I had a long, lazy weekend, of which I spent a good part staying up too late catching up on the Netflix releases that have been mocking me from the top of my television. Kind of like those folks that tend to smoke only when they visit bars — when I stay up late, I have a bad habit of winding up at Taco Bell. As I sat in the drive-through lane pondering what it is that makes even the most health-conscious physician stray, I noticed a billboard for a local hospital advertising the ability to hold one’s place in line in the emergency department.
It was news to me that one of our competitor hospitals had partnered with InQuickER, whose slogan is “Skip the Waiting Room.” Essentially, for a $9.95 registration fee, patients can register for their emergency department visit and wait at home until their projected treatment times. Kind of like call-ahead seating at Red Lobster, although I assume you don’t get a cute crustacean-shaped beeper when you arrive.
As a technical person who also speaks fluent Administralian, it sounds good. It’s a relatively easy technical application – if restaurants can do it, there’s no reason it can’t be applied to other industries, including healthcare. As a physician leader, I can imagine that patients who aren’t frustrated from sitting for hours in a crowded waiting room are likely to give higher scores on patient satisfaction surveys and may be less likely to taunt the triage staff or harass caregivers.
On the other hand, as a clinician, it makes me cringe a bit. Although InQuickER admits it doesn’t actually schedule appointments but rather holds a patient’s place in line while they wait at home, it does offer a guarantee in which users who aren’t seen within 15 minutes of their projected treatment time are given their money back.
During the past decade, I’ve watched the physician/patient relationship slowly erode. There are a lot of factors impacting this both positive and negative.
Personally, I believe that educated patients are healthier patients. I believe in patient self-determination and that some physicians need to jettison the antiquated paternalistic tendencies they continue to carry. I want patients to be smart shoppers and to understand their healthcare choices. I don’t want them to necessarily do things because “the doctor told me to.”
On the other hand, I believe the overt consumerization of healthcare has some serious downfalls and minimizes the complexity and skill involved in caring for and treating patients.
Although InQuickER’s FAQ section clearly states that hospitals do use triage protocols and that its users do not receive preferential treatment, it’s easy for a patient who doesn’t read the fine print to make the logical leap that they’re going to receive special or quicker treatment. They advertise a 95% success rate for patients being seen within 15 minutes of their projected treatment time, and for physicians already under pressure to reduce cycle times and see greater numbers of patients more and more quickly, this is just going to add more stress to an already bubbling pressure cooker.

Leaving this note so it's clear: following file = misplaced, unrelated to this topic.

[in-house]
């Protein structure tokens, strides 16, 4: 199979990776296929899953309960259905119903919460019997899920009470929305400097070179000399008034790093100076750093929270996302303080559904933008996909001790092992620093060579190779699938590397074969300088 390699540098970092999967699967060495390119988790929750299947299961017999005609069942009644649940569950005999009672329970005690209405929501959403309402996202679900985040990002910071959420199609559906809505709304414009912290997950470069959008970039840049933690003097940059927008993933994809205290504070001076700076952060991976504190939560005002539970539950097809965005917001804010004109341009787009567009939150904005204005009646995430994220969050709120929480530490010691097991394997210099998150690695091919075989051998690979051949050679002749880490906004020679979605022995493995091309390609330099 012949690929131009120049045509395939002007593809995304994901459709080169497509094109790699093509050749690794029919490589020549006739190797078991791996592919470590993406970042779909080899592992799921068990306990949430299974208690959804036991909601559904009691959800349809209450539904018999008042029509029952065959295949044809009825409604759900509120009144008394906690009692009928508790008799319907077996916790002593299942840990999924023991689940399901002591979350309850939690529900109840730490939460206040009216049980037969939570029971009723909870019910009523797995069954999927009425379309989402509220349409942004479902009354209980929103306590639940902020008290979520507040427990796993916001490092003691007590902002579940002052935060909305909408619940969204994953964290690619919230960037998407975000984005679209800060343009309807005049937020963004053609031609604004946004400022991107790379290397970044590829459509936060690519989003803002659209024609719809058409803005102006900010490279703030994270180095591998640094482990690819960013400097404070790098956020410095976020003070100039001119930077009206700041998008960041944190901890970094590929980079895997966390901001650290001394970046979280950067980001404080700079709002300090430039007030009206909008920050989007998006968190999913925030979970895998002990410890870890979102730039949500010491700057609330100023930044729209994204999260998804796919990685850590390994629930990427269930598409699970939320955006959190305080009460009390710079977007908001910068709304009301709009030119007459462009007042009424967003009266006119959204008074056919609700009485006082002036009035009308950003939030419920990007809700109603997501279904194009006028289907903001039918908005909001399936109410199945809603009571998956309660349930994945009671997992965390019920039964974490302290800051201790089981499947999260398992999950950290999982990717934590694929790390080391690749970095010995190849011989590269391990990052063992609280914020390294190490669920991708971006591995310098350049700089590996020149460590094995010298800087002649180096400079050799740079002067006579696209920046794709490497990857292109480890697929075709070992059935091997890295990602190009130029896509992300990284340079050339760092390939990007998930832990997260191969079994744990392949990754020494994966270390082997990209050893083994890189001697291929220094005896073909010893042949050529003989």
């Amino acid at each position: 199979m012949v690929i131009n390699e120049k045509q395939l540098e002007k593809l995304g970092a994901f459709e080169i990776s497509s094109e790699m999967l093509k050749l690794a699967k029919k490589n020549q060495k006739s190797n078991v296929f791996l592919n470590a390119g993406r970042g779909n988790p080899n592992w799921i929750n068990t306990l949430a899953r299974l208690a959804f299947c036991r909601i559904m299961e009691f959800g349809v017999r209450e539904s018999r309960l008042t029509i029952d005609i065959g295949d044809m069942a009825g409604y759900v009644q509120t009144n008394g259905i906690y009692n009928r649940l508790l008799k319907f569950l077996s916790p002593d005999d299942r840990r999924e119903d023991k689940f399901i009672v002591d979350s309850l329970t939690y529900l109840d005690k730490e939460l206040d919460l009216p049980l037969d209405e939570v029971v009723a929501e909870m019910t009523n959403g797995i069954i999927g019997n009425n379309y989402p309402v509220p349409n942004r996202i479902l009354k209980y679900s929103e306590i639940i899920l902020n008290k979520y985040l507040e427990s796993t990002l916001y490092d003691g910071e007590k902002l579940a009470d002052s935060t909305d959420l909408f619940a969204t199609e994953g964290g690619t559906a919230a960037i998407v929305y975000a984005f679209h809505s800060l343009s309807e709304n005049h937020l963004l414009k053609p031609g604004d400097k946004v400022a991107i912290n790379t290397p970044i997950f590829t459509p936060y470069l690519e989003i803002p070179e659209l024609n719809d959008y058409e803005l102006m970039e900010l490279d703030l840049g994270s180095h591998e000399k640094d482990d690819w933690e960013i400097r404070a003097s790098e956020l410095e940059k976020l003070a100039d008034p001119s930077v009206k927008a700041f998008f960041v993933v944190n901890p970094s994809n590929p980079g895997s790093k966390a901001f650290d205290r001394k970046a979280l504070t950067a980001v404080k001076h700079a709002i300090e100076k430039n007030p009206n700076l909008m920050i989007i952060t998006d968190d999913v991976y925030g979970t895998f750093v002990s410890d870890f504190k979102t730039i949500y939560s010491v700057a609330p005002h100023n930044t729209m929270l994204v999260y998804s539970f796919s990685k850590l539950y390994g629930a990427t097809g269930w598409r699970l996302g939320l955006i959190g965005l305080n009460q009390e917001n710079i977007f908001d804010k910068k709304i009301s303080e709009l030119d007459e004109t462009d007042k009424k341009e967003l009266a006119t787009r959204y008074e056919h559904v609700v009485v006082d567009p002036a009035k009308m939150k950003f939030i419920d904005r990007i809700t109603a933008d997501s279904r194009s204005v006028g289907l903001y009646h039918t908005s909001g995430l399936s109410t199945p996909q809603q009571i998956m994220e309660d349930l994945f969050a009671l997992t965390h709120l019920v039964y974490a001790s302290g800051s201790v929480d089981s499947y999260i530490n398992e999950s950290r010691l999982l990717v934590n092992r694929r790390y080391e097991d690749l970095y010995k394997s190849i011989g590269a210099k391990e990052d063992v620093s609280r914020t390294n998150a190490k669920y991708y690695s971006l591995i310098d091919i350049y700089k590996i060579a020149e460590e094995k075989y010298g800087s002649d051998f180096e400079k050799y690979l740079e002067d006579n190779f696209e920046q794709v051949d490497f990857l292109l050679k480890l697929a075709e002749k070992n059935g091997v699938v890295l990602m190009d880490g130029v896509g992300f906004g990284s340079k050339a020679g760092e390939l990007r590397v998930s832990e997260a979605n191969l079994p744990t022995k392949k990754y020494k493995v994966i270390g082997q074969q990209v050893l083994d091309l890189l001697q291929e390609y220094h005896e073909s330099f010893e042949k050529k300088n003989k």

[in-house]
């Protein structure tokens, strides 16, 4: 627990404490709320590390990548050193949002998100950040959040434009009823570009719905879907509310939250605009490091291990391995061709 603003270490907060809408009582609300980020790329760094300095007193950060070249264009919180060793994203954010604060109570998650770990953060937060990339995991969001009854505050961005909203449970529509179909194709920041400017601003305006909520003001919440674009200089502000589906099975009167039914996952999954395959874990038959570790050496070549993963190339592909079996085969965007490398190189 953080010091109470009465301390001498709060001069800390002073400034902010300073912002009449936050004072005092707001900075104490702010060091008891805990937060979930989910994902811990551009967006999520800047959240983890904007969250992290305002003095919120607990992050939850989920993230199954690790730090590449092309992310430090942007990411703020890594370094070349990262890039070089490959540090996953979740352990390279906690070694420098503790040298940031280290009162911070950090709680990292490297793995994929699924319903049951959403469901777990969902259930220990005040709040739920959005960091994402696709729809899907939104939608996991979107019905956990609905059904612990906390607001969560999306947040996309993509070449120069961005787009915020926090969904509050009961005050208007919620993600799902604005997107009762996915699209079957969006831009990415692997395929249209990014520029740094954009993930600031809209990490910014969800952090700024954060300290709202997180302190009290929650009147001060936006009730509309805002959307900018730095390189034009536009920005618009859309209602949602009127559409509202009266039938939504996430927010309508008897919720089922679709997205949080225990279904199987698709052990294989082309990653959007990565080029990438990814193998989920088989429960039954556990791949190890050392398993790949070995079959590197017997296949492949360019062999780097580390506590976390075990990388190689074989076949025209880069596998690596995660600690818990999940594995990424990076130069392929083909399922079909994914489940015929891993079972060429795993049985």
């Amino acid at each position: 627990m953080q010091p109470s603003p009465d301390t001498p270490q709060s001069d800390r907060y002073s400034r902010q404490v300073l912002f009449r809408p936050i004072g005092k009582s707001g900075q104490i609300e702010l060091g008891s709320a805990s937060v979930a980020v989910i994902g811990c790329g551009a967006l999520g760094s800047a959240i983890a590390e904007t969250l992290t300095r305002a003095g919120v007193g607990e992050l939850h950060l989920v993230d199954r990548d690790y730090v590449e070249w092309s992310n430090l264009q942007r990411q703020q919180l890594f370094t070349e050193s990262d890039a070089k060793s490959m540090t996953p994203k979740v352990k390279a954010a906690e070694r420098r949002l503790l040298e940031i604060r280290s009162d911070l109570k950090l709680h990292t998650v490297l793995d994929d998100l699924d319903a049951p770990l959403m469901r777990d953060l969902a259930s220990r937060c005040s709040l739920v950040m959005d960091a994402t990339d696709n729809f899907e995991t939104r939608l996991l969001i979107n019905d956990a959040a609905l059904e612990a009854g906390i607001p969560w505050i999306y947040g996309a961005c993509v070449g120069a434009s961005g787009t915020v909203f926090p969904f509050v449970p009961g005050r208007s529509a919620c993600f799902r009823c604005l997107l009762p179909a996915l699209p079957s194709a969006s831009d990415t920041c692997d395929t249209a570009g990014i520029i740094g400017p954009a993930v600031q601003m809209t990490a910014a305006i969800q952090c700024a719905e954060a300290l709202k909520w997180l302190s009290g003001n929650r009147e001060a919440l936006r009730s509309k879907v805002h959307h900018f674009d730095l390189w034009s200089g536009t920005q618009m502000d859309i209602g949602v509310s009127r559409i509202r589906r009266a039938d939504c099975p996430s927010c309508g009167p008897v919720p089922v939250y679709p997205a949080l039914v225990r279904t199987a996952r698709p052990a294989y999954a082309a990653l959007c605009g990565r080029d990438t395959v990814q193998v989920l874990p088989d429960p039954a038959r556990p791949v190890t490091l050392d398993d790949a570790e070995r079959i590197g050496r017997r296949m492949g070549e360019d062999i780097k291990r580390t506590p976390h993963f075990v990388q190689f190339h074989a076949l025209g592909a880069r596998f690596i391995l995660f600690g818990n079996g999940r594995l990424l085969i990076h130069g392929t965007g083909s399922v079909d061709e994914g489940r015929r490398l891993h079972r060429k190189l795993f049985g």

I cover the emergency department regularly and see a large proportion of patients who don’t need to be there, many with non-urgent conditions who haven’t tried any over-the-counter remedies or exercised a reasonable degree of Boy Scout-level first aid skill. In some cases, the thought of sitting in the waiting room with “all those sick people” is enough to keep them at home and out of the emergency department, and sometimes their issues spontaneously resolve without at $50 copay.
For a mere $9.99, the inconveniences of waiting are avoided, and I worry that this will bring more non-urgent cases into our already overcrowded system. On the other hand, for some cases, this could be heaven sent – for the migraine patient who has exhausted all home prescription medications and is bothered by light and sound, the ability to minimize time in the waiting room is solid gold.
As I crunched on my Volcano Taco, I surfed the hospital’s Web site. Injecting a bit of humor into the situation was this: the InQuickER site projected a 75-minute wait for me, while the hospital’s own handheld app advertised a 14-minute wait on their real-time waiting room ticker. With stats like that, of course, the odds that I’d be seen before or within 15 minutes of my projected treatment time were pretty good.
I can see both sides of this one, so for me, the jury’s still out. Nevertheless, I put the word out to colleagues at the hospital in question to ask how it’s really going, but I’d also like to hear from readers. Are any of your facilities using the system or that of a competitor? InQuickER is SaaS model — how are they to work with? How is support? Any issues? E-mail me.